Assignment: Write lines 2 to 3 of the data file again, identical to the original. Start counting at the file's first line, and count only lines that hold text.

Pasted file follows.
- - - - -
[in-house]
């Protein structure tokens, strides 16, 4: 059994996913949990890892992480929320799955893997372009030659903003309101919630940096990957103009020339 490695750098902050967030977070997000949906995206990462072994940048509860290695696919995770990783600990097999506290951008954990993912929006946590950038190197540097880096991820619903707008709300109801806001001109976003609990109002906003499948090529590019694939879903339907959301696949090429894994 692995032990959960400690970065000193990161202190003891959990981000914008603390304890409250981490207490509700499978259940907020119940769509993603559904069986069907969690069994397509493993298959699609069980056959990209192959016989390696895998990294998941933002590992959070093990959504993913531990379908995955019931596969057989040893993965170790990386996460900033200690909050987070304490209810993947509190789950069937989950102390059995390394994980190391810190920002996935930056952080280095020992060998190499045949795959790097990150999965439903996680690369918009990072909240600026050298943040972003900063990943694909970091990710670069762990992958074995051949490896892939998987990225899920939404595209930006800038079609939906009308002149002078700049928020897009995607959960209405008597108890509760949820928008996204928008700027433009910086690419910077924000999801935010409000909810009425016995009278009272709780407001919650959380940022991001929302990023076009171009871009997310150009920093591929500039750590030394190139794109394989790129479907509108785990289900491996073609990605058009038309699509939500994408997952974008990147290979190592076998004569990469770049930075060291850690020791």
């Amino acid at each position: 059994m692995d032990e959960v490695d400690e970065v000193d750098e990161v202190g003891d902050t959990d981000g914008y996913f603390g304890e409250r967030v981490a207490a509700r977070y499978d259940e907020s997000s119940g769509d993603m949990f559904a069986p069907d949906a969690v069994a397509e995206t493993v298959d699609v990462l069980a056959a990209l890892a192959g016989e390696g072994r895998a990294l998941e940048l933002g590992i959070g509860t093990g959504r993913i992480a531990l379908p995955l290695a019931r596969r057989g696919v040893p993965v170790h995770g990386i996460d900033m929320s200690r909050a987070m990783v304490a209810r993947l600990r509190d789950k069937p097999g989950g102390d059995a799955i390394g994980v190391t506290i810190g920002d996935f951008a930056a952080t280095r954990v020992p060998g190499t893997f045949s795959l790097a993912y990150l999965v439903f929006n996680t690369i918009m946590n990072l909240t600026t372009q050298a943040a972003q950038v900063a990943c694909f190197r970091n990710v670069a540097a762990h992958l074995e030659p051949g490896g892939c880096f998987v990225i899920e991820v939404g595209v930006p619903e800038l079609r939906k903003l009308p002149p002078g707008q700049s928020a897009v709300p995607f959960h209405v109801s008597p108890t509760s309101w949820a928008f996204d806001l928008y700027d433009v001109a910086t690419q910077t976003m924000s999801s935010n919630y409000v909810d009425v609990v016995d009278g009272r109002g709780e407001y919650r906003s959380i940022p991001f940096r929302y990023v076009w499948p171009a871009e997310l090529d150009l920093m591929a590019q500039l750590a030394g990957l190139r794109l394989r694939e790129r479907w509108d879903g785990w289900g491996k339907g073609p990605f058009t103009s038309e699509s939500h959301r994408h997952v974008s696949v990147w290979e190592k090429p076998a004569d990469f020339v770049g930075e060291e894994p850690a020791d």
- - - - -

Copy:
């Protein structure tokens, strides 16, 4: 059994996913949990890892992480929320799955893997372009030659903003309101919630940096990957103009020339 490695750098902050967030977070997000949906995206990462072994940048509860290695696919995770990783600990097999506290951008954990993912929006946590950038190197540097880096991820619903707008709300109801806001001109976003609990109002906003499948090529590019694939879903339907959301696949090429894994 692995032990959960400690970065000193990161202190003891959990981000914008603390304890409250981490207490509700499978259940907020119940769509993603559904069986069907969690069994397509493993298959699609069980056959990209192959016989390696895998990294998941933002590992959070093990959504993913531990379908995955019931596969057989040893993965170790990386996460900033200690909050987070304490209810993947509190789950069937989950102390059995390394994980190391810190920002996935930056952080280095020992060998190499045949795959790097990150999965439903996680690369918009990072909240600026050298943040972003900063990943694909970091990710670069762990992958074995051949490896892939998987990225899920939404595209930006800038079609939906009308002149002078700049928020897009995607959960209405008597108890509760949820928008996204928008700027433009910086690419910077924000999801935010409000909810009425016995009278009272709780407001919650959380940022991001929302990023076009171009871009997310150009920093591929500039750590030394190139794109394989790129479907509108785990289900491996073609990605058009038309699509939500994408997952974008990147290979190592076998004569990469770049930075060291850690020791």
């Amino acid at each position: 059994m692995d032990e959960v490695d400690e970065v000193d750098e990161v202190g003891d902050t959990d981000g914008y996913f603390g304890e409250r967030v981490a207490a509700r977070y499978d259940e907020s997000s119940g769509d993603m949990f559904a069986p069907d949906a969690v069994a397509e995206t493993v298959d699609v990462l069980a056959a990209l890892a192959g016989e390696g072994r895998a990294l998941e940048l933002g590992i959070g509860t093990g959504r993913i992480a531990l379908p995955l290695a019931r596969r057989g696919v040893p993965v170790h995770g990386i996460d900033m929320s200690r909050a987070m990783v304490a209810r993947l600990r509190d789950k069937p097999g989950g102390d059995a799955i390394g994980v190391t506290i810190g920002d996935f951008a930056a952080t280095r954990v020992p060998g190499t893997f045949s795959l790097a993912y990150l999965v439903f929006n996680t690369i918009m946590n990072l909240t600026t372009q050298a943040a972003q950038v900063a990943c694909f190197r970091n990710v670069a540097a762990h992958l074995e030659p051949g490896g892939c880096f998987v990225i899920e991820v939404g595209v930006p619903e800038l079609r939906k903003l009308p002149p002078g707008q700049s928020a897009v709300p995607f959960h209405v109801s008597p108890t509760s309101w949820a928008f996204d806001l928008y700027d433009v001109a910086t690419q910077t976003m924000s999801s935010n919630y409000v909810d009425v609990v016995d009278g009272r109002g709780e407001y919650r906003s959380i940022p991001f940096r929302y990023v076009w499948p171009a871009e997310l090529d150009l920093m591929a590019q500039l750590a030394g990957l190139r794109l394989r694939e790129r479907w509108d879903g785990w289900g491996k339907g073609p990605f058009t103009s038309e699509s939500h959301r994408h997952v974008s696949v990147w290979e190592k090429p076998a004569d990469f020339v770049g930075e060291e894994p850690a020791d």